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Are There Triple Damages for Prevailing Wage Violations?

By Tim Murphy - Skoler, Abbott & Presser, P.C.

August 31, 2020

The short answer is no.  Most of you don’t have to worry about this question and its answer.  But those who work on government contracts—particularly public works projects—do, because prevailing wages have to be paid to workers on those projects, whether they are union-represented or not.  Prevailing wage in Massachusetts is a minimum hourly rate set by the Department of Labor Standards based, in part, on the geographic area, the type of work being performed, and collective bargaining agreements in the area.  Prevailing wages are often higher than what the employee is usually paid for non-public works projects.

Ever since triple damages for Massachusetts Wage Act violations became mandatory in 2008, the Wage Act has become a powerful tool for plaintiffs.  The number of Wage Act lawsuits has increased significantly and with that so has the number of court decisions.

It seems like every year our state appellate courts issue important decisions interpreting how far the Wage Act (and its triple damages) can be stretched.  The pandemic has not stood in the way that.  Last month, our highest state court, the Supreme Judicial Court (“SJC”) decided Donis v. American Waste Services, LLC,another case interpreting the scope of the Wage Act and how it applies to prevailing wages.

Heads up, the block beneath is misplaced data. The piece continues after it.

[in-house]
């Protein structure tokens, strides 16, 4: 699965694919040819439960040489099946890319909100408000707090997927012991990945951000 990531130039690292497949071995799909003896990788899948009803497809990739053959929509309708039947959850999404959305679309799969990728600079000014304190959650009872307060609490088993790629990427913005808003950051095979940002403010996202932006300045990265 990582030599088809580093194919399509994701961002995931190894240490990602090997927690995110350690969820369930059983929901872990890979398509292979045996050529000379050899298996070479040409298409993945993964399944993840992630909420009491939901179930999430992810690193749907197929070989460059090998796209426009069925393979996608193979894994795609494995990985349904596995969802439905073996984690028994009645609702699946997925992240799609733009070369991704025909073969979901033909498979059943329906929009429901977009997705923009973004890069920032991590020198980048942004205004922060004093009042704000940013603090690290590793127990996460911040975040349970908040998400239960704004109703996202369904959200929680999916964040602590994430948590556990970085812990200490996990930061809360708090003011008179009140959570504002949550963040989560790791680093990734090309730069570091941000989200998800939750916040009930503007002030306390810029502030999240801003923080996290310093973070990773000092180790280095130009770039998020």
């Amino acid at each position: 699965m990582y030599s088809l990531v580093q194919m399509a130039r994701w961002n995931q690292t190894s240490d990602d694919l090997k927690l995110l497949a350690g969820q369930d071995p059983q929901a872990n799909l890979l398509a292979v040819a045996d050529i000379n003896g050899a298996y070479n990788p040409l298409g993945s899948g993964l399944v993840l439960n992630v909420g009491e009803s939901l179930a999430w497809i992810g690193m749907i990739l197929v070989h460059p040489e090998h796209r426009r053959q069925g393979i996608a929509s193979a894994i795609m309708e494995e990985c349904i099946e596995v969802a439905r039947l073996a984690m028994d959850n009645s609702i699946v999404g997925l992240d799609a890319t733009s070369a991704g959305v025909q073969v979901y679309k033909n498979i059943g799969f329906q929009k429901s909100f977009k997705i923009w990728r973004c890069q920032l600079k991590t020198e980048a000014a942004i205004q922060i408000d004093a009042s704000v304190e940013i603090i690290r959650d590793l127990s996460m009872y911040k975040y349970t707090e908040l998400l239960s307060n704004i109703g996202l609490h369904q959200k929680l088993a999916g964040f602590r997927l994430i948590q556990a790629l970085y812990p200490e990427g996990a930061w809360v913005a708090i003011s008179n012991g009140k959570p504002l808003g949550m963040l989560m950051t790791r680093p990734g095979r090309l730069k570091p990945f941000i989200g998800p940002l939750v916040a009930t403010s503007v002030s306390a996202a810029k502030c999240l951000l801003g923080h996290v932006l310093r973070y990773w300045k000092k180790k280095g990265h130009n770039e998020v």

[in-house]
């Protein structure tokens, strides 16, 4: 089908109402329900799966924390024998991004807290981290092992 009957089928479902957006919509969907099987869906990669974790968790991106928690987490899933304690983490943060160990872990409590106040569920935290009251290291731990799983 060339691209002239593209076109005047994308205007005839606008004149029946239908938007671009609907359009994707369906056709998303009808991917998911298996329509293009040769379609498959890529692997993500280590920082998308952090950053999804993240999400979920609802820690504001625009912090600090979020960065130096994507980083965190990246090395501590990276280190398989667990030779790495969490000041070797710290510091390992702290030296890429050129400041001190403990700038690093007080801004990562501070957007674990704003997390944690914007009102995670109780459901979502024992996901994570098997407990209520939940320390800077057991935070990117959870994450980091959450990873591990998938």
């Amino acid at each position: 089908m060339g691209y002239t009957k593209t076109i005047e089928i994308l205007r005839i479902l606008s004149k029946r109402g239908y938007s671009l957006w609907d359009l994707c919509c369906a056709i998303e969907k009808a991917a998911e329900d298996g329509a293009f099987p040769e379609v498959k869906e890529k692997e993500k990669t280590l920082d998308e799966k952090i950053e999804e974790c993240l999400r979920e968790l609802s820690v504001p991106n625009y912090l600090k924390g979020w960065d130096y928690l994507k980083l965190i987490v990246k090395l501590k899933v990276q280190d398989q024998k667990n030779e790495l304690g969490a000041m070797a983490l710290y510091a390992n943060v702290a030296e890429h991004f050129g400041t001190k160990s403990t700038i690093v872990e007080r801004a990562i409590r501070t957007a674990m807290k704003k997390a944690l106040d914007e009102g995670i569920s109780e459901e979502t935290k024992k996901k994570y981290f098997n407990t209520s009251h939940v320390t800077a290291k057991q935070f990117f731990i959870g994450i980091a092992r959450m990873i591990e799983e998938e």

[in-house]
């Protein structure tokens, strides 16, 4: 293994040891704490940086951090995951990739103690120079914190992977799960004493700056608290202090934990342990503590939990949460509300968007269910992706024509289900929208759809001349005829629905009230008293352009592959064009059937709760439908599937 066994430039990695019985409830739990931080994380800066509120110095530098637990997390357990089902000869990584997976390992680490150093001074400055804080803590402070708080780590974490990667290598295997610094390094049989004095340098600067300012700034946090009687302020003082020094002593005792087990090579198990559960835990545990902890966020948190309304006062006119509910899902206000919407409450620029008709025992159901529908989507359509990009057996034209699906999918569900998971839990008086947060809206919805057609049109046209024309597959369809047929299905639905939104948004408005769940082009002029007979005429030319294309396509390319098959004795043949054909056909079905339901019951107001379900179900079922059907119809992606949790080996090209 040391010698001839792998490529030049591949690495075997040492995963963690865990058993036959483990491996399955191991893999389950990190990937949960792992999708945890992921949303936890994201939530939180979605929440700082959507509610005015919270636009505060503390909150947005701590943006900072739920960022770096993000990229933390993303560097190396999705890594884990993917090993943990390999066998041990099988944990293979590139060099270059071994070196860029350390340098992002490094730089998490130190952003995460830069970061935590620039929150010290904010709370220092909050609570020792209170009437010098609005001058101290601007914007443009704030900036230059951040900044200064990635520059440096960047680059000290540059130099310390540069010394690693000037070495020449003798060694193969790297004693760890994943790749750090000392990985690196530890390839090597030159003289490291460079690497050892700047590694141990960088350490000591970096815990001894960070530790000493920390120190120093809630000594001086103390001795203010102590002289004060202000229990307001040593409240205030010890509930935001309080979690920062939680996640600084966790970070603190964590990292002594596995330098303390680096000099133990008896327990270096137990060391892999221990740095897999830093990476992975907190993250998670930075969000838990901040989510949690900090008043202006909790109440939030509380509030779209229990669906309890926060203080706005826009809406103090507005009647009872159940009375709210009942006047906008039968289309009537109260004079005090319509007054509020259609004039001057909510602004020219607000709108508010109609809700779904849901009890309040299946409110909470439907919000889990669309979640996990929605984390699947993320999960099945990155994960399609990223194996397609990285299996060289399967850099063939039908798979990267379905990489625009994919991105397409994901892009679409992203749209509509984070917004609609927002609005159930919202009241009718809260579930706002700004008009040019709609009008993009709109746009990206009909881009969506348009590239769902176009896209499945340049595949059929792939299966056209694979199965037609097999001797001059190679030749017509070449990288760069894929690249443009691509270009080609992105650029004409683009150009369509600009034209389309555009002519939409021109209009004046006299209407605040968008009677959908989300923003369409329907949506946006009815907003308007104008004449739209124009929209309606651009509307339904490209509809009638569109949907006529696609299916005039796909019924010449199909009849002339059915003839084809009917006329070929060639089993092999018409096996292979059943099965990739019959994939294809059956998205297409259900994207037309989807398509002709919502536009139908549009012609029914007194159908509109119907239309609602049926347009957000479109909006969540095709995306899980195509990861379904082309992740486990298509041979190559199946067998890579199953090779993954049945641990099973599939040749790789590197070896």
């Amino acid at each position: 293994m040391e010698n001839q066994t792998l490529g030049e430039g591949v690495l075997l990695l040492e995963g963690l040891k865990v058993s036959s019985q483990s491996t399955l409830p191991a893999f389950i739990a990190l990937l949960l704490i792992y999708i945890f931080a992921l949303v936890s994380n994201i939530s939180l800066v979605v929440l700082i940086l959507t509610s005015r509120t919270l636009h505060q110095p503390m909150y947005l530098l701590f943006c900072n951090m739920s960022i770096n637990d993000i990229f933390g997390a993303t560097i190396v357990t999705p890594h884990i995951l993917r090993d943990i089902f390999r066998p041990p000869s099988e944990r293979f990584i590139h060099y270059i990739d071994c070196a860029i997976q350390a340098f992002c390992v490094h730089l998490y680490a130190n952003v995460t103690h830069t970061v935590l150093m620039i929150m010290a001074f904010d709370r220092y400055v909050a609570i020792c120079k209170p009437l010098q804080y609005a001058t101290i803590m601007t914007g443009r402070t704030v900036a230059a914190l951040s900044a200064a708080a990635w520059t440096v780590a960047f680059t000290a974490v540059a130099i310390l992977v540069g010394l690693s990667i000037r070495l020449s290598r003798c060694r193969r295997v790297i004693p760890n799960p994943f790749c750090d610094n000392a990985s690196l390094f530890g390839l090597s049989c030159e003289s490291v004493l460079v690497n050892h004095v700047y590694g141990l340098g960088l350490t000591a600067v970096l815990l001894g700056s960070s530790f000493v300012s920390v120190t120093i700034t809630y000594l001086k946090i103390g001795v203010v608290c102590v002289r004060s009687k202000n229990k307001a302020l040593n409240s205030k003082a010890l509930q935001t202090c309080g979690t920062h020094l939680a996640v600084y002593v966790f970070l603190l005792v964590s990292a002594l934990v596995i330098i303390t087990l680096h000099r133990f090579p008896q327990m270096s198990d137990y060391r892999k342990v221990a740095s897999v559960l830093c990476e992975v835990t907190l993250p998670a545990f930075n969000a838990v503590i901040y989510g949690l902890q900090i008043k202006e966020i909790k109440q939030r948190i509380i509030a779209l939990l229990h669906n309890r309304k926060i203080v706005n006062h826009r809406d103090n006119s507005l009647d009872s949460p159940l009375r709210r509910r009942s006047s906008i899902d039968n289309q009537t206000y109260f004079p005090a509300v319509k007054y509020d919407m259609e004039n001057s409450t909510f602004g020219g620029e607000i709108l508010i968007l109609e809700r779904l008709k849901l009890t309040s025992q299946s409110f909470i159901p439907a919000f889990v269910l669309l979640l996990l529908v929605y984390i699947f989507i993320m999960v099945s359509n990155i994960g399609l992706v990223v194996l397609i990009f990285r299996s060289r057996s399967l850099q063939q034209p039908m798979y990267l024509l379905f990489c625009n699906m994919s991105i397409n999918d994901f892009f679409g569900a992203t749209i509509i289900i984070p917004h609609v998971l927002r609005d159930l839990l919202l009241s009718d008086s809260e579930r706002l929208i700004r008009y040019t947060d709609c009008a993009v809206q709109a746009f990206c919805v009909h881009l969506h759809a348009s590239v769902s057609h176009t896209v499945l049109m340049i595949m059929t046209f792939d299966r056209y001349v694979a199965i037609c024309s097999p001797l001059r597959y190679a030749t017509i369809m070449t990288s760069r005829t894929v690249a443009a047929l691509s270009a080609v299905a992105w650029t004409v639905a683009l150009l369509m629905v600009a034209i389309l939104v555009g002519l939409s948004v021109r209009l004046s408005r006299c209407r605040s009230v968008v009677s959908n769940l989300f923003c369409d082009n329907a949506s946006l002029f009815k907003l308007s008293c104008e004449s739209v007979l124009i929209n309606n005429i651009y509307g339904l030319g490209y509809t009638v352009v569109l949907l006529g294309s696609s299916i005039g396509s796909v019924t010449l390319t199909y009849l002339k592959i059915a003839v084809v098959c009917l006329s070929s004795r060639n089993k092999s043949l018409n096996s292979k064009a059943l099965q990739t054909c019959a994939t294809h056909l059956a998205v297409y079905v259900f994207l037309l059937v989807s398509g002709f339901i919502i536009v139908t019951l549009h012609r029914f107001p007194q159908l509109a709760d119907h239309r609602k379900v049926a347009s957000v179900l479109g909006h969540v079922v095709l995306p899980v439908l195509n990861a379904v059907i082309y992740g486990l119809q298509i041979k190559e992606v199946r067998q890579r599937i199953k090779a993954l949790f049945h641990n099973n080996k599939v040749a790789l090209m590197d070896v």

The Donis decision                         

Donis deals with how the state’s Wage Act and Prevailing Wage Act interact and whether triple damages apply to prevailing wage violations. The workers in Donis were paid for all hours worked, just not at the higher rates set in the Prevailing Wage Act.

Both the Wage Act and Prevailing Wage Act are designed to guarantee that workers are paid what they are entitled to and both are enforced by the Attorney General.  Yet, they are structured very differently and have one key difference, namely that no triple damages are specified in the Prevailing Wage Act.

This difference did not deter the plaintiffs from arguing that they should be able to sue under the Wage Act and the Prevailing Wage Act for the same underpayment of wages and be able to recover triple damages.  Yet, the Prevailing Wage Act specifically covers the amount of prevailing wages due, how underpayments are recovered, and what the consequences are for employers who fail to properly pay prevailing wages.

The SJC held that the plaintiffs could not sue under the Wage Act for the Prevailing Wage Act violations under the facts of the case.  The SJC reasoned that the Legislature passed the two different laws for a reason and the fact that the Legislature had not consolidated the laws meant that it intended them to operate independently.  To allow for triple damages would evade the limitations of the Prevailing Wage Act and thwart the Legislature’s intent, according to the SJC.

Bottom Line

While this is good news for employers who must pay prevailing wages, it is no cause for celebration.  The penalties for violations regarding prevailing wages remain serious and can include forfeiting the ability to work on public works projects.  So don’t get complacent.  Stay on top of changing prevailing wage requirements and call your labor and employment counsel when you need some guidance.

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